The team

Pic 8Pic 9Pic 10Pic 11
From left: Prof. Ralf Küppers, Prof. Martin-Leo Hansmann, Dr. René Scholtysik, Dr. Friederike Schwartz

Second Funding Period

Accomplishments of the first funding period

RP1 is focused on the pathogenesis of AITL. In the first funding period, it was revealed that somatic mutations in the TET2 tumor suppressor gene are even more frequent in AITL than previously thought. This finding is likely linked to the fact that RP1 used microdissected lymphoma cells for the analysis, whereas prior studies used whole tissue section DNA and thereby might have missed mutations in cases with rare lymphoma cells. Importantly, it was shown in RP1 for the first time that TET2 mutations are frequently also present in a fraction of B cells present in the AITL lymph nodes. This shows that TET2 mutations happen in hematopoietic precursor cells and that such mutated cells also give rise to mature B cells. This finding has important implications for the frequent co-occurrence of B-cell lymphomas in AITL patients, an issue that shall be addressed in the second funding period. After overcoming several technical obstacles for the planned exome and whole genome sequencing analysis of AITL (mainly caused by the lower frequency of lymphoma cells in affected lymph nodes than generally assumed), these sequencing studies are now well under way. RP1 also contributed to a collaborative study with a targeted and exome sequencing approach based on formalin-fixed paraffin-embedded material of numerous AITL and other MTCL, which is currently in the validation phase.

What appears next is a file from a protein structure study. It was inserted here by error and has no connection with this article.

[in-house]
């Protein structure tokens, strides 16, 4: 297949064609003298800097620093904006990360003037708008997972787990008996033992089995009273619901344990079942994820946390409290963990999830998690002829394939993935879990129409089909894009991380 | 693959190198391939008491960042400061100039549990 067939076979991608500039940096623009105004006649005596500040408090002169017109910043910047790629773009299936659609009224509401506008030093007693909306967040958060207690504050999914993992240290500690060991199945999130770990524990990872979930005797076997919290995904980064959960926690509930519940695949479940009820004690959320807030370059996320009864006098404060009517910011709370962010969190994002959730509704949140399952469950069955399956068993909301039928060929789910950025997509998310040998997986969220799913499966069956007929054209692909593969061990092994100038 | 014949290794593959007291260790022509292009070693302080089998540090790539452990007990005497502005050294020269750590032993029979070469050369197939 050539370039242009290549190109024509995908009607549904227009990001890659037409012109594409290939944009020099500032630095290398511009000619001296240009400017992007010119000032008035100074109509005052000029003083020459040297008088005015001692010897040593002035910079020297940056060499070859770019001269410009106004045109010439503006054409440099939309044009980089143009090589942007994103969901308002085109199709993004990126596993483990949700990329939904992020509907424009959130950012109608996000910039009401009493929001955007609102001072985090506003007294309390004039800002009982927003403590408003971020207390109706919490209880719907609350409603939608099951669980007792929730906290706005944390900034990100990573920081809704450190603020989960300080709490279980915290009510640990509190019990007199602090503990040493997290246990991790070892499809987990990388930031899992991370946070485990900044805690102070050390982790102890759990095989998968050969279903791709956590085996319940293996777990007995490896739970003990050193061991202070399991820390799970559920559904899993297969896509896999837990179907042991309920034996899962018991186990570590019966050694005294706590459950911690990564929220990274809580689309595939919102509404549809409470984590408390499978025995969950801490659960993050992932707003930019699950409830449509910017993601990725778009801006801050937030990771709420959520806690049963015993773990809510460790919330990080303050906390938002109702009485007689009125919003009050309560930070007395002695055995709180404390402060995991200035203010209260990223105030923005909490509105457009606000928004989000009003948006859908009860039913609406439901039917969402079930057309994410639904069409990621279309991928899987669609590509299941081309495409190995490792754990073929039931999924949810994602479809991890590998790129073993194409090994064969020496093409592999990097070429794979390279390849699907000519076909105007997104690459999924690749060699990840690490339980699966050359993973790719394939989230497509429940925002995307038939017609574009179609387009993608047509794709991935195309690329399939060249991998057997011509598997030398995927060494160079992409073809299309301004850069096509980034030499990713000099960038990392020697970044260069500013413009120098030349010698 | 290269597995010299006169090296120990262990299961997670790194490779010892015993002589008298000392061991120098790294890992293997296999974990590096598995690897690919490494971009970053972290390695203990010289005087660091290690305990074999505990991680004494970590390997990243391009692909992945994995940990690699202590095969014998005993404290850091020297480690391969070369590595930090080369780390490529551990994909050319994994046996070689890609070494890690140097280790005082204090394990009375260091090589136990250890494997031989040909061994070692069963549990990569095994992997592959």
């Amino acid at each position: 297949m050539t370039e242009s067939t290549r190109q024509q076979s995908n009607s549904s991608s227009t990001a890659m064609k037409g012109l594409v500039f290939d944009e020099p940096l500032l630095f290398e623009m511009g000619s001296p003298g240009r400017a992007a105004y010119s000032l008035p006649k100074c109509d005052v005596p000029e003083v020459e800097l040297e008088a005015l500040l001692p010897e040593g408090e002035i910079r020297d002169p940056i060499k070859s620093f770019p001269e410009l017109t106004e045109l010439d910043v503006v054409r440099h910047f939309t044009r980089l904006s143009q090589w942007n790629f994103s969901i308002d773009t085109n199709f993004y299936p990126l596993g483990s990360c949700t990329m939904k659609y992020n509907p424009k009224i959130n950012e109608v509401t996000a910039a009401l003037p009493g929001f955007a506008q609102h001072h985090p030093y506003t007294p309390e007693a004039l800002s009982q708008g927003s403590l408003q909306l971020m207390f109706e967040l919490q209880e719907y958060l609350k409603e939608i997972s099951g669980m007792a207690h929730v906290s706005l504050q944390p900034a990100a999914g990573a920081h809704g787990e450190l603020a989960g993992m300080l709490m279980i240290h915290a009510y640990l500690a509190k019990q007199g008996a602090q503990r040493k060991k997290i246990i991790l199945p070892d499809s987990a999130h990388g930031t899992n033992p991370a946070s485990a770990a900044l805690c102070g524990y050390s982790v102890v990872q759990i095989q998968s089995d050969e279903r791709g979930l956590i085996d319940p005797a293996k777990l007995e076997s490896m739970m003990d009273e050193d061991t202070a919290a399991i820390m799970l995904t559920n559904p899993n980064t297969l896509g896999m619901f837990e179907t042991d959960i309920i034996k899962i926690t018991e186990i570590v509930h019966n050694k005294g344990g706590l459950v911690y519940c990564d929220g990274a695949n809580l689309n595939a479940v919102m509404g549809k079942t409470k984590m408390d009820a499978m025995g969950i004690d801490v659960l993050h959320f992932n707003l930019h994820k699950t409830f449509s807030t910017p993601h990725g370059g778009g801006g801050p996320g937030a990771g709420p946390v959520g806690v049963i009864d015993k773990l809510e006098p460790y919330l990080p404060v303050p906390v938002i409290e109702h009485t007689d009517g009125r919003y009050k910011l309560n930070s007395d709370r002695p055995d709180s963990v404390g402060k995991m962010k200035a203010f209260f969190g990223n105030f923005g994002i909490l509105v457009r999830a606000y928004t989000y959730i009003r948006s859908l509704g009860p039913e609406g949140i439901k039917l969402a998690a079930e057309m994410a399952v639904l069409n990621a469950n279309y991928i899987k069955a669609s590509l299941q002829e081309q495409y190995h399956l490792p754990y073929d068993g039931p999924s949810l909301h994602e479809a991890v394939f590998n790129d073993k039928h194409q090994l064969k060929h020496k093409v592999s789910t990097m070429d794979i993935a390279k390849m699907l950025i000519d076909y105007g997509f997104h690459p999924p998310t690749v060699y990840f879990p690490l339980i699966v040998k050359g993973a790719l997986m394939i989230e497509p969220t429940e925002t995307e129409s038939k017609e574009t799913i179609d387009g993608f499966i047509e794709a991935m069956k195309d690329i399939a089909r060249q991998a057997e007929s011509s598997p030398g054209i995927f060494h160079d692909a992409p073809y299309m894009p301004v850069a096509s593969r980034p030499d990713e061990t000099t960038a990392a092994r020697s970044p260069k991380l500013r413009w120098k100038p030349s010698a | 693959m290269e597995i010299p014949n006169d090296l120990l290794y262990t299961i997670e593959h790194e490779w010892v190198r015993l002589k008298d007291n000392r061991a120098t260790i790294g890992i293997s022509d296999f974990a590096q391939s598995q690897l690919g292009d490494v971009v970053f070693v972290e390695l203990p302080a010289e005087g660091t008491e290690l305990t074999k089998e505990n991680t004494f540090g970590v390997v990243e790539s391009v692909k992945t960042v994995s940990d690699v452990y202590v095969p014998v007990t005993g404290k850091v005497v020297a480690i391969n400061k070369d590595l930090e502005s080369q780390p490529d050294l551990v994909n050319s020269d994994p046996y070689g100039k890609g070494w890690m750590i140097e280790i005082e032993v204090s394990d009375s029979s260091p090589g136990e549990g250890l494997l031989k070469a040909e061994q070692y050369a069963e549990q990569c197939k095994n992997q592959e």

Aim 1: Evaluation of epigenetic alterations in AITL lymphoma cells